“I firmly believe that a story is only as good as the villain.” ― Clive Barker
It takes a morbid magician to deliver “such sights” on stage, page and the big screen. Prolific, sadistic, poetic, Clive Barker’s gothic romance and dark fantasies are a benchmark of horror fiction. His celluloid nightmares may not reach the heights of such an unrivalled imagination ― he so often demonstrates on paper and canvas ― but the films infect us all the same; a gateway drug to his grander schemes of unparalleled works such as Weaveworld (1987), The Great and Secret Show (1989), and Imajica (1991). Material ripe for blood streamed content.
On-screen ― the majority of adaptations based on short stories from The Books of Blood (1984-1985) ― Barker’s films, at their best, are less the throwaway can of beer and more a glass of wine served in a shattered carafe; a classy, mortifying taste that leaves its mark, inside and out. Let us tip the glass and raise some hell in celebration to the best of Barker on film…
10. Candyman: Farewell to the Flesh (1995)
Although this first sequel drowns subtext in blood and gore, it is by no means as bad as reviews would suggest. Set in New Orleans we explore a plot based around the descendants of the plantation slave (and gifted artist), Daniel Robitaille (Tony Todd) as we delve into a retelling of his tragic origin and the “forbidden” love that ultimately led to his torture.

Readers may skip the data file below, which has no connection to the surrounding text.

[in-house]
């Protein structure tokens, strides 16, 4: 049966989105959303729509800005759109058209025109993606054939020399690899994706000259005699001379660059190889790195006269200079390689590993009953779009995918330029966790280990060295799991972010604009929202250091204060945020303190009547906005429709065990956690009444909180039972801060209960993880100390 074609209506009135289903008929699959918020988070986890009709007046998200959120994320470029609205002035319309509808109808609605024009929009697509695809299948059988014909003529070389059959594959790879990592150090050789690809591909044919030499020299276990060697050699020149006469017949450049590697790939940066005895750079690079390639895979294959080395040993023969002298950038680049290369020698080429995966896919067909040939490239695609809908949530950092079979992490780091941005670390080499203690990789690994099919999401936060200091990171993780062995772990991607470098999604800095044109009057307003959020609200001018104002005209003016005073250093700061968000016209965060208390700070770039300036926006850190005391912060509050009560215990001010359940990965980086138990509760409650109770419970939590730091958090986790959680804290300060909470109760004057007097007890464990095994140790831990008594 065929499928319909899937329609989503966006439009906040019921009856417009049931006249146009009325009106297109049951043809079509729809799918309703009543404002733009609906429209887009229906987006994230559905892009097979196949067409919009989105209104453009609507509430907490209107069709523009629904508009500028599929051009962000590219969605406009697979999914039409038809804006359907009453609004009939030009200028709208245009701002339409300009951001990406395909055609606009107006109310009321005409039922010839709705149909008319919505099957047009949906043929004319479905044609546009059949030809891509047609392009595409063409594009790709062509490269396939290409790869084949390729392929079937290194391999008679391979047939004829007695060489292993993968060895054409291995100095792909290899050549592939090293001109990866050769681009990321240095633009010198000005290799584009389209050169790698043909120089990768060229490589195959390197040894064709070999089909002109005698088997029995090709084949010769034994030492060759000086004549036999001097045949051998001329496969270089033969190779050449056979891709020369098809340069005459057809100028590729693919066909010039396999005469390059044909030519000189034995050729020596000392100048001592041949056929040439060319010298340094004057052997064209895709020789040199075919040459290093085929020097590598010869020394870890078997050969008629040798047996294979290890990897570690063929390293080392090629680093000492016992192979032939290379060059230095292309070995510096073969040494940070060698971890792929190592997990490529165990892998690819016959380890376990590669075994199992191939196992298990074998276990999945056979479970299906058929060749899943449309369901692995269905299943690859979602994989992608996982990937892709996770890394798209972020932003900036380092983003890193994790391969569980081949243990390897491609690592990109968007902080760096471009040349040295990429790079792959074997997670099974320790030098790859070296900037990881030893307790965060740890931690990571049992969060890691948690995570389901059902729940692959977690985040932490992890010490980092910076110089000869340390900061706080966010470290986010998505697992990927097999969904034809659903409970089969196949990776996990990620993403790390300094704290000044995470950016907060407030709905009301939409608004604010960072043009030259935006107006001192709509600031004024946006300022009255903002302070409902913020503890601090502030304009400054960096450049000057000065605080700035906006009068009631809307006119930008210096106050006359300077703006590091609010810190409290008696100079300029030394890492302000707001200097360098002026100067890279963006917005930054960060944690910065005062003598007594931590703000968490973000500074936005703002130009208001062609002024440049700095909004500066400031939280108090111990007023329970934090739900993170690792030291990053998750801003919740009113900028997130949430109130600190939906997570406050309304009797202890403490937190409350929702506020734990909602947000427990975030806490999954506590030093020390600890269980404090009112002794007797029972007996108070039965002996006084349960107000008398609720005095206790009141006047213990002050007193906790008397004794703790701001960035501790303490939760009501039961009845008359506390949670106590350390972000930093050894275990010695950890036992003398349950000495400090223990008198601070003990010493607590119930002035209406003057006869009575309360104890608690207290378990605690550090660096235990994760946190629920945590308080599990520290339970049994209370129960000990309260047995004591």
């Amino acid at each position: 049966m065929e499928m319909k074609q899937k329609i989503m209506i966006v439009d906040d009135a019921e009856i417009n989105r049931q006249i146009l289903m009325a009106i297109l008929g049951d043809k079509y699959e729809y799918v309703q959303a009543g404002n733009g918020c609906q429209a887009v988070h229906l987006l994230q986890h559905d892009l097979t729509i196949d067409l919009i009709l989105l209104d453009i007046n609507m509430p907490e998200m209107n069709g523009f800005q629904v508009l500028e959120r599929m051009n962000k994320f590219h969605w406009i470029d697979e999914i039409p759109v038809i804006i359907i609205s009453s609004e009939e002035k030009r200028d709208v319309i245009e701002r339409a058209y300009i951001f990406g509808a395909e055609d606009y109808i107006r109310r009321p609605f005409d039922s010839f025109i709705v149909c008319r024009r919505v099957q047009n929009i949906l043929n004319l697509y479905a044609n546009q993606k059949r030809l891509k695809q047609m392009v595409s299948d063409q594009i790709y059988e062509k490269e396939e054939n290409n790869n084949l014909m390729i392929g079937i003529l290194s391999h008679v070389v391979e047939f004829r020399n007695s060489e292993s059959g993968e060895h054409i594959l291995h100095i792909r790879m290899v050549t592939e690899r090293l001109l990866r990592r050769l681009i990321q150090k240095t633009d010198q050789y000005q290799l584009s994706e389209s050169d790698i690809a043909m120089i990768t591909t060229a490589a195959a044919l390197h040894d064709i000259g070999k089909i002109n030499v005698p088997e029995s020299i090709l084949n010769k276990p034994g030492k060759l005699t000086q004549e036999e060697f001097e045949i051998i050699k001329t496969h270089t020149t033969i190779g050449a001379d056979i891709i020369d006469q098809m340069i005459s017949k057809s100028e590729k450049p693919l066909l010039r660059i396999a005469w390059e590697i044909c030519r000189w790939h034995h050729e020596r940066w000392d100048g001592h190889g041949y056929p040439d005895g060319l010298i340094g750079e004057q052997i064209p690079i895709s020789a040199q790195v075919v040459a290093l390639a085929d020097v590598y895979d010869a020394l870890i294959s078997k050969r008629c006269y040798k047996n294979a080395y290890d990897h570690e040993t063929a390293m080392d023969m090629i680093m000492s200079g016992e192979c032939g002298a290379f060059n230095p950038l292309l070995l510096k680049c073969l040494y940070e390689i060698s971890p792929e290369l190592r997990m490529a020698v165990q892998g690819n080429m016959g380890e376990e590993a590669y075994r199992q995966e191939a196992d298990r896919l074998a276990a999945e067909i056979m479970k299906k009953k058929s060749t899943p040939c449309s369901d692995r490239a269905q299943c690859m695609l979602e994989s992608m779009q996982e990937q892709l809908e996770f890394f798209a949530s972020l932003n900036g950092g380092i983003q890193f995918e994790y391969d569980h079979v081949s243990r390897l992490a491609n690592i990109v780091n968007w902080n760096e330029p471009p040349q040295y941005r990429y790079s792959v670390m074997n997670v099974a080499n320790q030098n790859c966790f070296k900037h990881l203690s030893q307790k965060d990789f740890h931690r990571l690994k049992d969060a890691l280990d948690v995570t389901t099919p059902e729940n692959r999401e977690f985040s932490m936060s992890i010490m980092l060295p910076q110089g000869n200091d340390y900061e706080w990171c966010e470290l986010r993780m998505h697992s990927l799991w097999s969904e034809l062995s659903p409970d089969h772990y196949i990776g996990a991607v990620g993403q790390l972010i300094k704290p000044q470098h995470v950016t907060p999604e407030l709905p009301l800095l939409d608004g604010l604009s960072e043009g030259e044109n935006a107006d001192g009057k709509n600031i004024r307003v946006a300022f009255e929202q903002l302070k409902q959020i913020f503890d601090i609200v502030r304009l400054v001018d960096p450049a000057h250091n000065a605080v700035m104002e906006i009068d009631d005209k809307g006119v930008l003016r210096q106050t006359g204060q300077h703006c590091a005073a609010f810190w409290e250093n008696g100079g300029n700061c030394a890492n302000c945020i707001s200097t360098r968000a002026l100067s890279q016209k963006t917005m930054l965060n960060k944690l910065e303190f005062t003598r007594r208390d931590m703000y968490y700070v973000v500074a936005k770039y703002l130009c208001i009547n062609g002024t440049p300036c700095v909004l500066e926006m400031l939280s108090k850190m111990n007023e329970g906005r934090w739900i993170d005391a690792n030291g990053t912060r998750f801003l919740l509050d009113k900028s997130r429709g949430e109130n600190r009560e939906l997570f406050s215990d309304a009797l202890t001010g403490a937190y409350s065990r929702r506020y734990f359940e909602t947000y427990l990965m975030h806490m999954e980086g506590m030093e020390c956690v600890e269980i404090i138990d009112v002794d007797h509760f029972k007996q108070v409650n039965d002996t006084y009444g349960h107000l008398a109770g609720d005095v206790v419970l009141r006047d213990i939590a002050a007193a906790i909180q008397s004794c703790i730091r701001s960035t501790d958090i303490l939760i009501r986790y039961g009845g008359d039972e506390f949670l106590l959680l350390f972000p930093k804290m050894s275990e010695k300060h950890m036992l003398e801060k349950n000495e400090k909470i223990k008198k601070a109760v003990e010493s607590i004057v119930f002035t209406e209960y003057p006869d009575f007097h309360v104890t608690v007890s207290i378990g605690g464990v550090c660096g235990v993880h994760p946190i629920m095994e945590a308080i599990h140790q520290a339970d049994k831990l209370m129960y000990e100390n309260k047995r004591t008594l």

Philip Glass returns for the score, but, with more screen time, it is Todd’s presence that lends the film any genuine weight and credibility. Directed by Bill Condon, whose next film would be the Oscar-winning Gods and Monsters (1998) ― in which Clive Barker served as executive producer ― he would also go on to direct a couple of Twilight (2011-2012) movies and Disney’s remake of Beauty and the Beast (2017). But we won’t hold that against him.
9.Rawhead Rex (1986)
Having directed Barker’s first story for the screen ― Underworld (aka Transmutations, 1985) ― George Pavlou followed up with an obscure entry into the realms of Irish horror. With the original setting from Books of Blood: Volume Two (1984) moved from England to Ireland (for production purposes) the adaptation of Rawhead Rex is a schlockfest that only touches upon the potency of the original text of a Pagan god, raised from the dead and wreaking havoc across the Kent countryside. The source material devoured religion, xenophobia and even Freudian undertones but, alas, (as I’ve mentioned before) the film is “less Barker, more barking mad”. Instead of creating what could have been a rural rendition of Who Goes There? (1938), Pavlou bludgeons folk horror to death.